Have you been told to make sure to stretch and cool down before and after each workout and don’t know where to start? This post is for you!
Today I have a throwback article to share with you that I originally wrote as a freelance piece in 2015. I never posted it here on the blog, and I decided publish it because the information is so important.
Please enjoy and ignore the not-so-fabulous photography that came along with it towards the end. I didn’t realize how bad the lighting was from that angle, and it just goes to show that you never know what you’re going to end up with!
HOW TO: Foam Roll and Stretch Before Your Workout
How many gym goers really take the time to stretch and prepare their bodies for an intense workout every visit?
Stretching may seem like a waste of time to some, but even taking a few short minutes to warm up and cool down your muscles will do wonders for your body and overall health.
Skipping that crucial 5-10 minutes before throwing your body into a variety of exercises could result in extra muscle stiffness, soreness, cramps, and even injury. Without proper prepping, our muscles may not recover from strenuous workouts like running, fast-paced group fitness classes, and especially heavy lifting.
Of course, different people and different types of workouts could require individualized prep routines. If discovering your personalized prep or corrective exercises is something that interests you, reach out to me directly for advice in order to target problem areas and to help you reach your fitness goals.
Today, let’s focus on prepping and stretching with a variety of general exercises anyone could do to warm-up their muscles before a workout.
Do I complete every stretch before every workout? No. But I try to hit most of them, and I encourage you to do the same and only begin a workout when you feel ready.
Have you ever seen or used a foam roller?
Foam rolling (also known as self-myofascial release or SMR massage) uses bodyweight compression to roll out fixed knots or muscle pains that develop in deep tissue. The hard cylinders come in all different sizes and intensities that you can usually find at your local sporting goods store. Some are even gridded to trigger pressure points.
Any fitness professional would recommend investing in a foam roller to use at home, and if nothing else, encourage clients to take advantage of the supply available at the gym!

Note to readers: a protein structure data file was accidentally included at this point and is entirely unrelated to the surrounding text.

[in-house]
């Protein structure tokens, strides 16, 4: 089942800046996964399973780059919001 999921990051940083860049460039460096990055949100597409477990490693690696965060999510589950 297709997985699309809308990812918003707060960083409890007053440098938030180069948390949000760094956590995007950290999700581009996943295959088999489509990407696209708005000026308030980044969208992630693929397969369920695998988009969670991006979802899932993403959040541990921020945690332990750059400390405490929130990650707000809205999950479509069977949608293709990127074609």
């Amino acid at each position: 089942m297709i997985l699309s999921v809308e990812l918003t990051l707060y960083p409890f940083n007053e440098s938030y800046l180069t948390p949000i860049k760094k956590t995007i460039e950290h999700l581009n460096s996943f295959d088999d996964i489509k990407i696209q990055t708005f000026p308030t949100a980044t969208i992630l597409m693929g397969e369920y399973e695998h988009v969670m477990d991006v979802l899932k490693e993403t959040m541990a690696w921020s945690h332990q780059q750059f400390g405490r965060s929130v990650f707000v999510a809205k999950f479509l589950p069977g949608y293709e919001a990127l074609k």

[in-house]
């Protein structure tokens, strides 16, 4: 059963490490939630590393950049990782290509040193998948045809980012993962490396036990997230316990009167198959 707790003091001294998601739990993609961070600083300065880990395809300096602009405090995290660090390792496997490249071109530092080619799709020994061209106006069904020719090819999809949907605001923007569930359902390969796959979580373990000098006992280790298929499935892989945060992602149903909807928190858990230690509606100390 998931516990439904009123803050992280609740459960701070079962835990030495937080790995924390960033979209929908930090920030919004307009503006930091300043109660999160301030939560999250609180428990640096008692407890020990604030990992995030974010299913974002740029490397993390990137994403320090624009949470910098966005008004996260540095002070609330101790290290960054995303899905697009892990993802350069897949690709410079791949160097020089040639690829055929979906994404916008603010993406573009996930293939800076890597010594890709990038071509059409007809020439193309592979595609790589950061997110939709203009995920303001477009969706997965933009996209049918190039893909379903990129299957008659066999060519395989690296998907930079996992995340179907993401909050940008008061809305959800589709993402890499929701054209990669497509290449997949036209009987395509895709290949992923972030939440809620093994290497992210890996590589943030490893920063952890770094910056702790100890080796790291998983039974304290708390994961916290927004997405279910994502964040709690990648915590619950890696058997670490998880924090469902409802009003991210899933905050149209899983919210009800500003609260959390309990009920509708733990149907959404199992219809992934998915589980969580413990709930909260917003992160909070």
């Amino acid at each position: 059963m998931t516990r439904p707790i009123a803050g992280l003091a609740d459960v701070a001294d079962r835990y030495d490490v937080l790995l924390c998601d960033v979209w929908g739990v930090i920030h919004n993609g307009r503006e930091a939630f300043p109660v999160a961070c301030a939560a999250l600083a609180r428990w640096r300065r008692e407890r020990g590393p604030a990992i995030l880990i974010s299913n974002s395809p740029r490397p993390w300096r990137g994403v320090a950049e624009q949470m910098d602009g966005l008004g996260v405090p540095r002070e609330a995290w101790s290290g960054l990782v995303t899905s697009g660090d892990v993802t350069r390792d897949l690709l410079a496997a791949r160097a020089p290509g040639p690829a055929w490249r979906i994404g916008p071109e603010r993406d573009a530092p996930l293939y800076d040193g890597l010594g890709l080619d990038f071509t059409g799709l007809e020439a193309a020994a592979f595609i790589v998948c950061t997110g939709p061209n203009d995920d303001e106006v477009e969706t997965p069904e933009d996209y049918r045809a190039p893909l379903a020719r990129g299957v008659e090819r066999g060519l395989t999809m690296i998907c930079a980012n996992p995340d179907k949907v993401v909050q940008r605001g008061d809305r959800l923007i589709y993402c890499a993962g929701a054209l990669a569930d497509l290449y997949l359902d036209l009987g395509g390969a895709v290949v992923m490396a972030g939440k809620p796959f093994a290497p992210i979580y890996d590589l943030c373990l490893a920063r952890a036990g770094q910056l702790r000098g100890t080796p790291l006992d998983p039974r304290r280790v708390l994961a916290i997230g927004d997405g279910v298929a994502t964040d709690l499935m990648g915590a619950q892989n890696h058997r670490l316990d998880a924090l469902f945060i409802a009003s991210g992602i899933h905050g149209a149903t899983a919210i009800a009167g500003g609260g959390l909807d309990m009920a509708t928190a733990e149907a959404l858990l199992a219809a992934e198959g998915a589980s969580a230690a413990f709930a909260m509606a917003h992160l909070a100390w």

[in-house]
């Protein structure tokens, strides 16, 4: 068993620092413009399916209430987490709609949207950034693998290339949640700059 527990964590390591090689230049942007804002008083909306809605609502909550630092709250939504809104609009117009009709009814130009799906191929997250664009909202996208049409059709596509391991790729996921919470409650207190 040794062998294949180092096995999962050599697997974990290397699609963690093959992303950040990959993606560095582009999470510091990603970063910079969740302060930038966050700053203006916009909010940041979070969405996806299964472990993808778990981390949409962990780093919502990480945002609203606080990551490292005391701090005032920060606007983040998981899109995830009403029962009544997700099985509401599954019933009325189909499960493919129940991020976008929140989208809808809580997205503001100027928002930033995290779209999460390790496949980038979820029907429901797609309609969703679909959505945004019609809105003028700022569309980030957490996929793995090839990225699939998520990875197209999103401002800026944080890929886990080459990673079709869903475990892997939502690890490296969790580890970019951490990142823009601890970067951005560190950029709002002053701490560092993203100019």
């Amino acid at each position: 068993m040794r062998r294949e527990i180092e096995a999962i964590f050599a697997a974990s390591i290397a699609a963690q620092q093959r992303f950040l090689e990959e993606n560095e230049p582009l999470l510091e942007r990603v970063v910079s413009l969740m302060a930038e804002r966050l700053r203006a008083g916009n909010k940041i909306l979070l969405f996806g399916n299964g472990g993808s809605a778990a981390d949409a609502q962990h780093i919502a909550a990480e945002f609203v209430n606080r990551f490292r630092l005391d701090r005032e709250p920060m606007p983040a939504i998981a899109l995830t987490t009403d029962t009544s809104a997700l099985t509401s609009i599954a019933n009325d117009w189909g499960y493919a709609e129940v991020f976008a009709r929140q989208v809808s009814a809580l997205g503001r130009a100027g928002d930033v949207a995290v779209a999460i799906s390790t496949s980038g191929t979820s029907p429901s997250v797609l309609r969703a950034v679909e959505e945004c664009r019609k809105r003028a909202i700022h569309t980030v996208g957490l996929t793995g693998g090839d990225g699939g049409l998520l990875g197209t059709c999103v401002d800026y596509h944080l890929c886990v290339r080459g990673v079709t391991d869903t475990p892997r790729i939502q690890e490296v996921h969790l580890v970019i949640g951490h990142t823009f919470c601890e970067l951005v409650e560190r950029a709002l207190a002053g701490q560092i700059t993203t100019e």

Foam rolling is an important part of warming up your muscles for stretching. The concept of warming up to warm-up might seem unnecessary, but I assure you it’s not. Think of your body as clay. The only way to move and stretch it is warm it up, right? Foam rolling helps loosen the body up while relaxing knots and slowly releasing tight areas.
Below are a handful of exercises to try on your foam roller.
Each position should be rolled about 20-30 seconds. Keep your stomach tight and think of pulling your belly button back to your spine. If you hit a tender spot, pause on it for about 10-12 seconds. Readjust your position (if needed) and continue on with the exercise.
Calf (Lower Leg)
Sit on the floor with the foam roller under your ankles. Cross one leg over the other and lift yourself off of the floor to apply pressure. Slowly move back and forth on the roller from your ankles up until the top of your calf. Switch legs and repeat.
Start by sitting on the foam roller with your buttocks directly on top of it. Slowly roll down to the knee, back and forth and slightly to the side. Increase or decrease the intensity of this exercise by using one or both legs at a time. Roll with your feet turned in and out to cover the entire muscle group.
Turn over to a face down position and place the foam roller right above the knees. Keeping the quadriceps relaxed, slowly roll from your knees to hips.
Sit on the roller, leaning to one side. Cross one ankle over the opposite knee and position the roller on your glute while placing one hand behind you for support. Slowly roll the backside of your hip.